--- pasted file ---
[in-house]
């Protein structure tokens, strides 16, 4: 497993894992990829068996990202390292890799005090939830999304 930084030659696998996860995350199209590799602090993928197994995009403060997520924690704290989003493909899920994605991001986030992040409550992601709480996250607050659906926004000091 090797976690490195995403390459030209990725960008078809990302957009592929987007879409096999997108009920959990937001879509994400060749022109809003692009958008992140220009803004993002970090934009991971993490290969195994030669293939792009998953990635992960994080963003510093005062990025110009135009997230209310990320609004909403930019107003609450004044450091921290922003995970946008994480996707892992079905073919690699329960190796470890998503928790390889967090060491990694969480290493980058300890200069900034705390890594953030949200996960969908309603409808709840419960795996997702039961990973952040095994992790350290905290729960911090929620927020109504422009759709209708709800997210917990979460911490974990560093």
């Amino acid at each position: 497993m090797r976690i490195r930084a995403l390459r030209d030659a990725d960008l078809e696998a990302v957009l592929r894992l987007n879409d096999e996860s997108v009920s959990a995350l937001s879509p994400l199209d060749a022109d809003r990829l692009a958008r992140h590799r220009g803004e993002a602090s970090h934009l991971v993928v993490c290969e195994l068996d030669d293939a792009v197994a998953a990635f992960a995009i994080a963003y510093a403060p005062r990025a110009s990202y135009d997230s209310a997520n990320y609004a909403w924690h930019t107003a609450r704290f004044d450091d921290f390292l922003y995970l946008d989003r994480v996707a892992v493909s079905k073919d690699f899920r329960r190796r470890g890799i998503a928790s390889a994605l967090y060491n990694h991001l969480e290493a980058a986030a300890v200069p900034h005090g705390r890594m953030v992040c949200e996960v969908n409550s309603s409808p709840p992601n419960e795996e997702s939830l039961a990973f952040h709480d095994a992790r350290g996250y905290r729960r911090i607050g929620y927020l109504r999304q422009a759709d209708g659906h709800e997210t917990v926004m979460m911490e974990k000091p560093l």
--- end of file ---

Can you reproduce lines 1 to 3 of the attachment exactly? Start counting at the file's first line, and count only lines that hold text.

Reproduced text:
[in-house]
């Protein structure tokens, strides 16, 4: 497993894992990829068996990202390292890799005090939830999304 930084030659696998996860995350199209590799602090993928197994995009403060997520924690704290989003493909899920994605991001986030992040409550992601709480996250607050659906926004000091 090797976690490195995403390459030209990725960008078809990302957009592929987007879409096999997108009920959990937001879509994400060749022109809003692009958008992140220009803004993002970090934009991971993490290969195994030669293939792009998953990635992960994080963003510093005062990025110009135009997230209310990320609004909403930019107003609450004044450091921290922003995970946008994480996707892992079905073919690699329960190796470890998503928790390889967090060491990694969480290493980058300890200069900034705390890594953030949200996960969908309603409808709840419960795996997702039961990973952040095994992790350290905290729960911090929620927020109504422009759709209708709800997210917990979460911490974990560093």
């Amino acid at each position: 497993m090797r976690i490195r930084a995403l390459r030209d030659a990725d960008l078809e696998a990302v957009l592929r894992l987007n879409d096999e996860s997108v009920s959990a995350l937001s879509p994400l199209d060749a022109d809003r990829l692009a958008r992140h590799r220009g803004e993002a602090s970090h934009l991971v993928v993490c290969e195994l068996d030669d293939a792009v197994a998953a990635f992960a995009i994080a963003y510093a403060p005062r990025a110009s990202y135009d997230s209310a997520n990320y609004a909403w924690h930019t107003a609450r704290f004044d450091d921290f390292l922003y995970l946008d989003r994480v996707a892992v493909s079905k073919d690699f899920r329960r190796r470890g890799i998503a928790s390889a994605l967090y060491n990694h991001l969480e290493a980058a986030a300890v200069p900034h005090g705390r890594m953030v992040c949200e996960v969908n409550s309603s409808p709840p992601n419960e795996e997702s939830l039961a990973f952040h709480d095994a992790r350290g996250y905290r729960r911090i607050g929620y927020l109504r999304q422009a759709d209708g659906h709800e997210t917990v926004m979460m911490e974990k000091p560093l």